Newsweek's David Ansen Names Top 10 Movies of 2010


Toy Story 3 is a marvel of animation.

The year 2010 will not be remembered as a vintage year for movies, but it was better than most people will ever know. Unless you were in the privileged position to see movies at film festivals around the world, you'd have no idea how many good movies never see the light of day in U.S. theaters. Distributors are running scared, and loath to take chances on foreign films, documentaries, or independent films that, without massive marketing campaigns behind them, routinely get lost in the fog of our mass-media culture.

I looked at movies in a different way this year, for after decades as a critic, I took on a new role as a programmer, in my job as artistic director of the Los Angeles Film Festival. This meant, among other things, that I watched more movies than I ever have before—some of which deserve their obscurity, but many of which were gems that, back in more cinéaste-friendly days, would have been scooped up by buyers and brought to your local art house. Now you'll be lucky to find them on Netflix.

My new gig also meant that, for the first six months of the year, I didn't have time to see most of the mainstream commercial releases—and I can't say I missed much. Hollywood, in heavy recycling mode, was rolling out product like mayonnaise, little of which could hold a candle to the best TV was offering. Unless you have a bottomless appetite for superheroes (or vampires), the nervous masters of the universe who run the big studios are not interested in you as an audience. How they will cope with the public's inevitable fatigue with these two-dimensional genres is an economic train wreck waiting to happen, and that will be amusing to watch. In the meantime, here are 10 wonderful exceptions to the Hollywood rules:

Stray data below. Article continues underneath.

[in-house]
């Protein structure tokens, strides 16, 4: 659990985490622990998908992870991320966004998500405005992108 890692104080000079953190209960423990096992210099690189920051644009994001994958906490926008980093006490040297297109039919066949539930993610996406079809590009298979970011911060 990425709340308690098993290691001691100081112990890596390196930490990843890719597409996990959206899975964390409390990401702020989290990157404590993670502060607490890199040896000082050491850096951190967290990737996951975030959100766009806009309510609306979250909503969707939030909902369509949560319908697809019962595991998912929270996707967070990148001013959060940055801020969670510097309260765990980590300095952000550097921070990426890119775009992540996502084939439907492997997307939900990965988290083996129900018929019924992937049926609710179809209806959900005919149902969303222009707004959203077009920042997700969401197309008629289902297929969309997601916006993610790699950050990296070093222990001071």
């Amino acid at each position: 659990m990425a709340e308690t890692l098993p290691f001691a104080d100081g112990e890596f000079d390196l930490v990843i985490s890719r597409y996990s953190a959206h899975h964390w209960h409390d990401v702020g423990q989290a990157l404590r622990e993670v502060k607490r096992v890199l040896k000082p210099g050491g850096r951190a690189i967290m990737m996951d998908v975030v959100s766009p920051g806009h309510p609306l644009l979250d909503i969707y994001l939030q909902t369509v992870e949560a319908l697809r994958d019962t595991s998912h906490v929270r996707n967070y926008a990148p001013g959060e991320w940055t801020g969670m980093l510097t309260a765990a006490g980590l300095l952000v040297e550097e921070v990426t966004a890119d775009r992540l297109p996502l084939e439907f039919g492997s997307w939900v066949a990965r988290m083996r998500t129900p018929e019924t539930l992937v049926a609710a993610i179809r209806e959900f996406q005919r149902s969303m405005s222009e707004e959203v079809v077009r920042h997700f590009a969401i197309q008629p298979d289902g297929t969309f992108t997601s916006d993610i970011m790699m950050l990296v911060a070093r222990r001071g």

When Malik (Tahar Rahim), a Frenchman of Arab descent, enters prison, he is an illiterate 19-year-old enigma, beginning a six-year sentence for a crime he claims he didn't commit. When he emerges, at the end of Jacques Audiard's astonishing saga, he has transformed himself into a sage and cunning criminal: he's taught himself to read, to murder, and to navigate the kill-or-be-killed rules of prison life. Though Malik commits terrible acts, he remains a fascinating and sympathetic figure, a pure and model product of his savage environment. Niels Arestrup gives a haunting performance as the brutal Corsican prison lord who takes Malik under his wing. Audiard (Read My Lips) has never made a bad film, but here he rises to a new level. A Prophet ranks with the great prison movies of all time.

Real heroism—not the fake superpower kind—came to the screen in the form of 17-year-old Ree Dolly (Jennifer Lawrence), a flinty Ozark teenager with a crazy mom, two younger siblings to care for, and a missing drug-dealing father she has to find in a week or the banks will foreclose on her home. Debra Granik's tense, enthralling adaptation of Daniel Woodrell's "Ozark noir" plunges us into an ingrown, terrifying world of meth labs and fierce family loyalties and betrayals. Part crime thriller, part coming-of-age story, part Southern Gothic, Winter's Bone has the nightmarish beauty and timeless power of a Grimm fable. The gifted Lawrence; John Hawkes as her complex, meth-snorting uncle, Teardrop; and Dale Dickey as a hatchet-faced mountain woman give performances that will haunt you long after the lights come up.

Katie Jarvis had never acted before director Andrea Arnold (Red Road) cast her as the furiously antisocial, foulmouthed 15-year-old Mia, and she's pure dynamite. So is Arnold's movie. Mia, who lives in a bleak English housing project with her little sis and party-girl mum (Kierston Wareing), would rather head-butt you than say hello. Temperatures rise with the arrival of mum's hunky new Irish boyfriend (an amazing Michael Fassbender), whose paternal feelings toward Mia take an erotic turn. This rough and ferocious coming-of-age story reeks of hormones, anger, and surprising flashes of hope. It confirms Arnold—who won an Oscar for her short, Wasp—as one of the U.K.'s most explosive young directors.

There was no smarter or more entertaining movie about marriage and family than Lisa Cholodenko's witty and moving tale of a lesbian couple whose teenage kids decide to search out their biological father. Annette Bening, as a control-freak doctor, and Julianne Moore, as a flaky landscape designer, lit up the screen as partners whose marriage is going through a rocky patch. As the laid-back, motorcycle-riding ladies' man who charms his way into the family, Mark Ruffalo did his best work in years. Cholodenko and Stuart Blumberg's wise and funny screenplay moved effortlessly from laughs to tears, the writers's ears perfectly attuned to the lingo and lifestyle of a 21st-century Los Angeles family whose hearts are not always in sync with their minds.